- Kevin Hern (R-OK): "100 years after the ratification of the 19th Amendment, which granted women the right to vote, President Trump posthumously pardoned Susan B. Anthony. She was arrested, tried, and convicted for attempting to vote illegally in 1872. She was one of the loudest and most effective voices in the movement for women’s suffrage and has a bust in the rotunda of the United States Capitol Building to honor her work," Hern wrote on Facebook. "To be honest, I'm wondering how it took so many years for this pardon to happen."
- Bob Latta (R-OH): "Today we celebrate the 100th Anniversary of the Ratification of the #19thAmendment, which granted women the right to vote," Latta wrote on Facebook. "In honor of this milestone, the President signed a proclamation declaring August 2020 as National Suffrage Month and announced he will issue a full pardon for women’s suffrage leader Susan B. Anthony, who was arrested for voting in 1872. I am proud to live in a country that fights for equality and freedom."
- Patrick McHenry (R-NC): "On this day, we celebrate the 100th anniversary of women’s suffrage in the United States. The 19th amendment was ratified into the U.S. Constitution on August 18th, 1920, giving American women the right to vote," McHenry wrote on Facebook. "Today, President Trump pardoned Susan B. Anthony, one of the leaders of the women’s suffrage movement, in honor of this historic day. Please join me in celebrating this milestone and all who fought hard to give women the right to vote."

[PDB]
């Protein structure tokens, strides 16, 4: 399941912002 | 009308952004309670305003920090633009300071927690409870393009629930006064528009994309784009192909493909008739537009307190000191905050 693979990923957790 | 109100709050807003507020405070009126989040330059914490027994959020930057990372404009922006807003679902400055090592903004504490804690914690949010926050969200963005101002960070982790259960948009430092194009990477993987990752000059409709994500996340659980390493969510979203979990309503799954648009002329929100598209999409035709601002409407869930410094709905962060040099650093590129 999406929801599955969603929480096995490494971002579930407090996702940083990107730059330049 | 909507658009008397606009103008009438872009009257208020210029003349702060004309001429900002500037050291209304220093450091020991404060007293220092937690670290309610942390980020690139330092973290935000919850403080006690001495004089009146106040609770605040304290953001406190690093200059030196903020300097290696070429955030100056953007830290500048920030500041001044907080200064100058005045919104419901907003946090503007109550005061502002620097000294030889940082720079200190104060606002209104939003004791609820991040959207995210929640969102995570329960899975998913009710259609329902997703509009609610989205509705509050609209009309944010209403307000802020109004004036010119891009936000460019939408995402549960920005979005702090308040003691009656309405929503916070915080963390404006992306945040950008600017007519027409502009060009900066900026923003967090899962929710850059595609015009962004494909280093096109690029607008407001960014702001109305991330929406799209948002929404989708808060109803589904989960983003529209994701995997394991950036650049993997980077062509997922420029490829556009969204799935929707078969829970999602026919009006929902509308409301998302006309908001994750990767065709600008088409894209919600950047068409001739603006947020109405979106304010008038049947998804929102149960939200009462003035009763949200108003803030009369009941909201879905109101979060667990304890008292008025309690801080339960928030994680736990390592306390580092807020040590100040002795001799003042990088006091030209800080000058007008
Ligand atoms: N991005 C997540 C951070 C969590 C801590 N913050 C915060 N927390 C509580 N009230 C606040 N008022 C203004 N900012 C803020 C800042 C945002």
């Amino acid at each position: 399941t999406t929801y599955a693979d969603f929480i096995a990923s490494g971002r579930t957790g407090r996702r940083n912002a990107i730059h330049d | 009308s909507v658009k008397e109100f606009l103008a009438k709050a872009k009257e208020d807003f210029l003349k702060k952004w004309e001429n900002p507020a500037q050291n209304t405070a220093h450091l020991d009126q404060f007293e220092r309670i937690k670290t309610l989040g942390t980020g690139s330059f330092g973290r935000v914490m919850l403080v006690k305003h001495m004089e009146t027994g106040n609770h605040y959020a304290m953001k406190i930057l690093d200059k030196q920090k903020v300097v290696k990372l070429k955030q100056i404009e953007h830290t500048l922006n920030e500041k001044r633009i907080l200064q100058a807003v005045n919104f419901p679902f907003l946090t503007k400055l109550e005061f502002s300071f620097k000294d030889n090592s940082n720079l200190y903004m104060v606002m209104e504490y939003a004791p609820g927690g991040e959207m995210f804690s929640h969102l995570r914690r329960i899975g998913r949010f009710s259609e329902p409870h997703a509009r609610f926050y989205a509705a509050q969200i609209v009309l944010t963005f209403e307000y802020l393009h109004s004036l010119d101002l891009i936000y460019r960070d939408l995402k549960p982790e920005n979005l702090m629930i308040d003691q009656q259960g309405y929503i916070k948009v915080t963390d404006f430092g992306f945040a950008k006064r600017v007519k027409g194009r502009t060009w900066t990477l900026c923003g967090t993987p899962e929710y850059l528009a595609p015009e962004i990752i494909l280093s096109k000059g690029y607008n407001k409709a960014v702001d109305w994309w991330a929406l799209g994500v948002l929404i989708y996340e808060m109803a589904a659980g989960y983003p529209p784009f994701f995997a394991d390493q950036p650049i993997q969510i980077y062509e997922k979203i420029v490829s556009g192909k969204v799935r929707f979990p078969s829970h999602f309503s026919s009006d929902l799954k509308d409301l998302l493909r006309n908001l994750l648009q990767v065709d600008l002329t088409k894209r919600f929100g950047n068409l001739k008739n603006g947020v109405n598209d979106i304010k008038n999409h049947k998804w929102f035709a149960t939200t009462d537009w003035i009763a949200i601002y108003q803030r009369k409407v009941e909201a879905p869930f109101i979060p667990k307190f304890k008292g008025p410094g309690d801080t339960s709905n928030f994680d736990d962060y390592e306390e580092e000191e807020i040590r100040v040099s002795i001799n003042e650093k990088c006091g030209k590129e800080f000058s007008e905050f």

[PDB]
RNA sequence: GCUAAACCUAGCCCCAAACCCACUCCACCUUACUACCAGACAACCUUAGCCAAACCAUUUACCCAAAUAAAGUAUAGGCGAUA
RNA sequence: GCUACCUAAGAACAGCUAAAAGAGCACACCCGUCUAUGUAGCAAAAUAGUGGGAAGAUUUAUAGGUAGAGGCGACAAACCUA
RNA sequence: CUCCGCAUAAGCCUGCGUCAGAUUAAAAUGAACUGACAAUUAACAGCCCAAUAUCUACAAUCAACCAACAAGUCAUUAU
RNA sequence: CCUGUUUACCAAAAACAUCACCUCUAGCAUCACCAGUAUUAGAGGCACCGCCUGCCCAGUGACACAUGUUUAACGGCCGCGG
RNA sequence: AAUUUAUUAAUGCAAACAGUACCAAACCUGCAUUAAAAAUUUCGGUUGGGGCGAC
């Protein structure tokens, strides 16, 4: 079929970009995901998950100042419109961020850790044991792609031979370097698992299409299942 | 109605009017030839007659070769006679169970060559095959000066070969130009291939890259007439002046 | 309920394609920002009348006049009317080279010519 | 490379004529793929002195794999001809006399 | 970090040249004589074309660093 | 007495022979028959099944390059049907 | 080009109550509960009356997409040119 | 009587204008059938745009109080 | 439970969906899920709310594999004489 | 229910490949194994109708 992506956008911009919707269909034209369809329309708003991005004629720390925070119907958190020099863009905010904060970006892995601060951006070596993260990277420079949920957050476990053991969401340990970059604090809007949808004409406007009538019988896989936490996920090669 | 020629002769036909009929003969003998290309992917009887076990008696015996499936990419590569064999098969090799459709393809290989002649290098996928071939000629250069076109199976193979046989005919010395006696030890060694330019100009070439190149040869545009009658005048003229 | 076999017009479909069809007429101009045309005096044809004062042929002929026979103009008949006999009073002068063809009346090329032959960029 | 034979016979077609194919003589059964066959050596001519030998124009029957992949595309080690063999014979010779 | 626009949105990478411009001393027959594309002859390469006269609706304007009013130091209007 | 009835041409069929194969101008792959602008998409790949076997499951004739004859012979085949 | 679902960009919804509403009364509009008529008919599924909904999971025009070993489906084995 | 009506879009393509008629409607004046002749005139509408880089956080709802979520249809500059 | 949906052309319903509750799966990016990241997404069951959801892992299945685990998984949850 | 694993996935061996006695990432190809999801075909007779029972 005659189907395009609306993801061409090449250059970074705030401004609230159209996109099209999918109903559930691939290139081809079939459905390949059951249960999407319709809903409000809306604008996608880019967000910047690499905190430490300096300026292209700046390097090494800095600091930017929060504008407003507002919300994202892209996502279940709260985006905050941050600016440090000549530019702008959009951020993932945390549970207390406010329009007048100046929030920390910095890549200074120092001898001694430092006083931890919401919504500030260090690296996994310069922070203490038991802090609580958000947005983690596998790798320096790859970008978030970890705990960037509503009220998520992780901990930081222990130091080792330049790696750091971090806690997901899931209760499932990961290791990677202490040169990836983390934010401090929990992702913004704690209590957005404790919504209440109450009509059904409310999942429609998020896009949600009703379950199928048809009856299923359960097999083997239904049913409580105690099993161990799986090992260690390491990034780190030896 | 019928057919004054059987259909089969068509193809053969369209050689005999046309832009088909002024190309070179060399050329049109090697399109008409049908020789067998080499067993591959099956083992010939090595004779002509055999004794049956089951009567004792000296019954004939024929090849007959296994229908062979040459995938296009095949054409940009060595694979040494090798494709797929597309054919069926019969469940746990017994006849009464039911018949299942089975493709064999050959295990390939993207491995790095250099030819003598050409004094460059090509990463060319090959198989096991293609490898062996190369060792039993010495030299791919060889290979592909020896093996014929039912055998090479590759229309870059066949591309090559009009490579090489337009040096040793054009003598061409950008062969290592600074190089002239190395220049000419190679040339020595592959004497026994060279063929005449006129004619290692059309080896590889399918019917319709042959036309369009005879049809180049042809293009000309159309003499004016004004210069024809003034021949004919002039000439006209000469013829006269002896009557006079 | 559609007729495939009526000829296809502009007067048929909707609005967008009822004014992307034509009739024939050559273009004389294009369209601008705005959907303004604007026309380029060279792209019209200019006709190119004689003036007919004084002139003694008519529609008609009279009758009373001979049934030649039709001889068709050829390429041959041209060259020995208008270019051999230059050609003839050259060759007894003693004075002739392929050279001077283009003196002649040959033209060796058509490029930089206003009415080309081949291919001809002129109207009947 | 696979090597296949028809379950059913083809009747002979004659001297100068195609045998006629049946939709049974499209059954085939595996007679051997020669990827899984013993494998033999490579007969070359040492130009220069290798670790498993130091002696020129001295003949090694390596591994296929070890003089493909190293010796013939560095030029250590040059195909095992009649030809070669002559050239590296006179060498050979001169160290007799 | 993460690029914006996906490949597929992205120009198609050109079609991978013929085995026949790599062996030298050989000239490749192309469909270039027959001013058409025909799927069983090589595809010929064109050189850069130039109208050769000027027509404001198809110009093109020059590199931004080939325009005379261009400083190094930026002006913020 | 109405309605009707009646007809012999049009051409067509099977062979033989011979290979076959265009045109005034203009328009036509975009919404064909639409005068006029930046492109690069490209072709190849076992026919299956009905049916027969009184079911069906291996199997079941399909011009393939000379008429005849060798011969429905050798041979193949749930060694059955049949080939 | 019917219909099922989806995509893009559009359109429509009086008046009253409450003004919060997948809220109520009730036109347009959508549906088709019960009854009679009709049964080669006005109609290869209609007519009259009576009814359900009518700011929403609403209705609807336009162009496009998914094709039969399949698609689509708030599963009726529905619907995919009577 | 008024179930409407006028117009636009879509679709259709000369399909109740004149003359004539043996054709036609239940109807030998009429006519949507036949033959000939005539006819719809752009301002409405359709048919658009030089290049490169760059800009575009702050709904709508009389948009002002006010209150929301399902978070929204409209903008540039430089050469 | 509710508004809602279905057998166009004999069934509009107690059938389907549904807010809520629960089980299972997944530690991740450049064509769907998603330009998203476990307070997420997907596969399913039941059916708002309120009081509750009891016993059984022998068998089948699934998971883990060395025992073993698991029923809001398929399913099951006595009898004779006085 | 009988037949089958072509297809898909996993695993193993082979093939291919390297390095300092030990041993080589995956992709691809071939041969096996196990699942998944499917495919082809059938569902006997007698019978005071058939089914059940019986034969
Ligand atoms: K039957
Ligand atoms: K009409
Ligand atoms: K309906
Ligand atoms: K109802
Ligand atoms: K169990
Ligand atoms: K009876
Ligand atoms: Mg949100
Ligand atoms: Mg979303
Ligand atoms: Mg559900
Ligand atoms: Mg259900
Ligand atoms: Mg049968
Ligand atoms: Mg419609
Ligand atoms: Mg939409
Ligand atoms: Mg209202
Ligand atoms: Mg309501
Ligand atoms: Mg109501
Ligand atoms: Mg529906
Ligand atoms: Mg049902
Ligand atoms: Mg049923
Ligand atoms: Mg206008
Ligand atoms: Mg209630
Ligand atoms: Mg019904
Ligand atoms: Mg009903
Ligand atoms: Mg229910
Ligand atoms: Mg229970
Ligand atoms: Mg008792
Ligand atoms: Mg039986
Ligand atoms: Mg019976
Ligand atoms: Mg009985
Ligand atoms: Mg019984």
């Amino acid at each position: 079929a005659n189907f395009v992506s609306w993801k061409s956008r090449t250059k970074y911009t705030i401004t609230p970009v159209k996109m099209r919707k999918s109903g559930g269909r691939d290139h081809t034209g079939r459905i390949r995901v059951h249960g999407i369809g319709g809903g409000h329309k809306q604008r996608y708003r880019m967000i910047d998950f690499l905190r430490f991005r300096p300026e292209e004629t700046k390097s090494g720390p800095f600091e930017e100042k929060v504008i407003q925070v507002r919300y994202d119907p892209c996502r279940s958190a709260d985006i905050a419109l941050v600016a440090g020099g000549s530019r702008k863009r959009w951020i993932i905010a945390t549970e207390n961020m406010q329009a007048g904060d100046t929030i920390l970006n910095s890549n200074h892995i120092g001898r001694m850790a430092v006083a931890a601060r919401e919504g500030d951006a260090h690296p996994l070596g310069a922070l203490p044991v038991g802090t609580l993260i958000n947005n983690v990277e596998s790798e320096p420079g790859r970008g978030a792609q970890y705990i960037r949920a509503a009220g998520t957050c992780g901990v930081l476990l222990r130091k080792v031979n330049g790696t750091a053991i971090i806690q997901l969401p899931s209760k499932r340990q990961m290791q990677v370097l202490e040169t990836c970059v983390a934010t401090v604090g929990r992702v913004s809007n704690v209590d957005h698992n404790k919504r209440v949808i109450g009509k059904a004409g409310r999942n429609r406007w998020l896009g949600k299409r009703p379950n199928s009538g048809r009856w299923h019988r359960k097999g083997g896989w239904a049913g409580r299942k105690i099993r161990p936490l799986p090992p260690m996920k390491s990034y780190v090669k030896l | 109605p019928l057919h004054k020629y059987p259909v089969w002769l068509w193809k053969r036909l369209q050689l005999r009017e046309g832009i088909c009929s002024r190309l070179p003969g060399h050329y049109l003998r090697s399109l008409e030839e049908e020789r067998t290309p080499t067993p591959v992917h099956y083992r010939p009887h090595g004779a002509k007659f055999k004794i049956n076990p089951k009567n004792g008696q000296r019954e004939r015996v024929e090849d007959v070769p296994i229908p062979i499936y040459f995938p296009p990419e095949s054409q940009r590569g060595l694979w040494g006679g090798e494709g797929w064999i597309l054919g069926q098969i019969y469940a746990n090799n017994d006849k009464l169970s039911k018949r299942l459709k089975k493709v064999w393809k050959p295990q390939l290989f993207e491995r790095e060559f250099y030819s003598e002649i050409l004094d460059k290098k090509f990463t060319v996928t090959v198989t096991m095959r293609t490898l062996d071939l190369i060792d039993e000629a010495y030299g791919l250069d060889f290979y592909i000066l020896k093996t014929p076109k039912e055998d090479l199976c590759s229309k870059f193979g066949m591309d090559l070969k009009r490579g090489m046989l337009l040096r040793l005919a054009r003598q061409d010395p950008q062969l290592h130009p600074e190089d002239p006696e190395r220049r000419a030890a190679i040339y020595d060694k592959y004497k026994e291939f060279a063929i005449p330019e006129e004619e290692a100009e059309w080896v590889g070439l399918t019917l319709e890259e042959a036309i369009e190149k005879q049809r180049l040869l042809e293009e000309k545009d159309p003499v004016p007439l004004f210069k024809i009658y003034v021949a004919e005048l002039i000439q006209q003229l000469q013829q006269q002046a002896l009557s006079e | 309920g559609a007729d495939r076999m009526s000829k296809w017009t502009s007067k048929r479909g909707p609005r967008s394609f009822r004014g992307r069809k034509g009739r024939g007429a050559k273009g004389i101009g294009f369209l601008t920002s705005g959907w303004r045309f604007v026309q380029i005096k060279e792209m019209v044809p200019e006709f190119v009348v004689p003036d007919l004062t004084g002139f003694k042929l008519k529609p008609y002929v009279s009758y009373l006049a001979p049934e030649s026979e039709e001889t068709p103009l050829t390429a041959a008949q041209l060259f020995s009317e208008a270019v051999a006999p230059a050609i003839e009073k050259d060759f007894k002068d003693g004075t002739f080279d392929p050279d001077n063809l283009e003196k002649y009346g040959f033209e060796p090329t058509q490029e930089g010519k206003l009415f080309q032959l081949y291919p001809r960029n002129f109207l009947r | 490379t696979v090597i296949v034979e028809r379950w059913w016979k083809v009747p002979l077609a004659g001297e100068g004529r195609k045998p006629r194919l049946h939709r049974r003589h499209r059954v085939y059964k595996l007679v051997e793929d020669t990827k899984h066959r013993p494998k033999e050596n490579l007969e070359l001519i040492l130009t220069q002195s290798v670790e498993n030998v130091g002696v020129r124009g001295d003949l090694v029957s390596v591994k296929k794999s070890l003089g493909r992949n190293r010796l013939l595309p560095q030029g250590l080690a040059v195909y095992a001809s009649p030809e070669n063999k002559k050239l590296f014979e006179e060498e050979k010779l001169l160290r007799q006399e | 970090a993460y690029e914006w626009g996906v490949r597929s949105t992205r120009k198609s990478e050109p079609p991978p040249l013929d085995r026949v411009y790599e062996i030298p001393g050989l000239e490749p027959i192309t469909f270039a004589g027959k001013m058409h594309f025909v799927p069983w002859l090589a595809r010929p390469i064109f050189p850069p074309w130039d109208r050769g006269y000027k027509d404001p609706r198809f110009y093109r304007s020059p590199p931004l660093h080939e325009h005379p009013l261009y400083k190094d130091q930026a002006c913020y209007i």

- Dan Meuser (R-PA): "Today is the 100th anniversary of the ratification of the 19th Amendment. Thank you to President Trump for commemorating such an important movement in our nation's history with the announcement that he will grant a posthumous pardon to Susan B. Anthony," Meuser wrote on Facebook. "Anthony was a trailblazer in advocating for the right to vote for women, and was arrested for attempting to vote. Her efforts secured a monumental victory to ensure we have one citizen, one vote in America."
- Pete Olson (R-TX): "Proud to see President Donald J. Trump give pioneering suffragette Susan B. Anthony a well deserved posthumous pardon for her pioneering efforts on behalf of all women!" Olson wrote on Facebook.
- John Shimkus (R-IL): "What a great way to commemorate this important milestone in our nation's history!" Shimkus wrote on Facebook, as he shared a link to a story about Trump's pardon.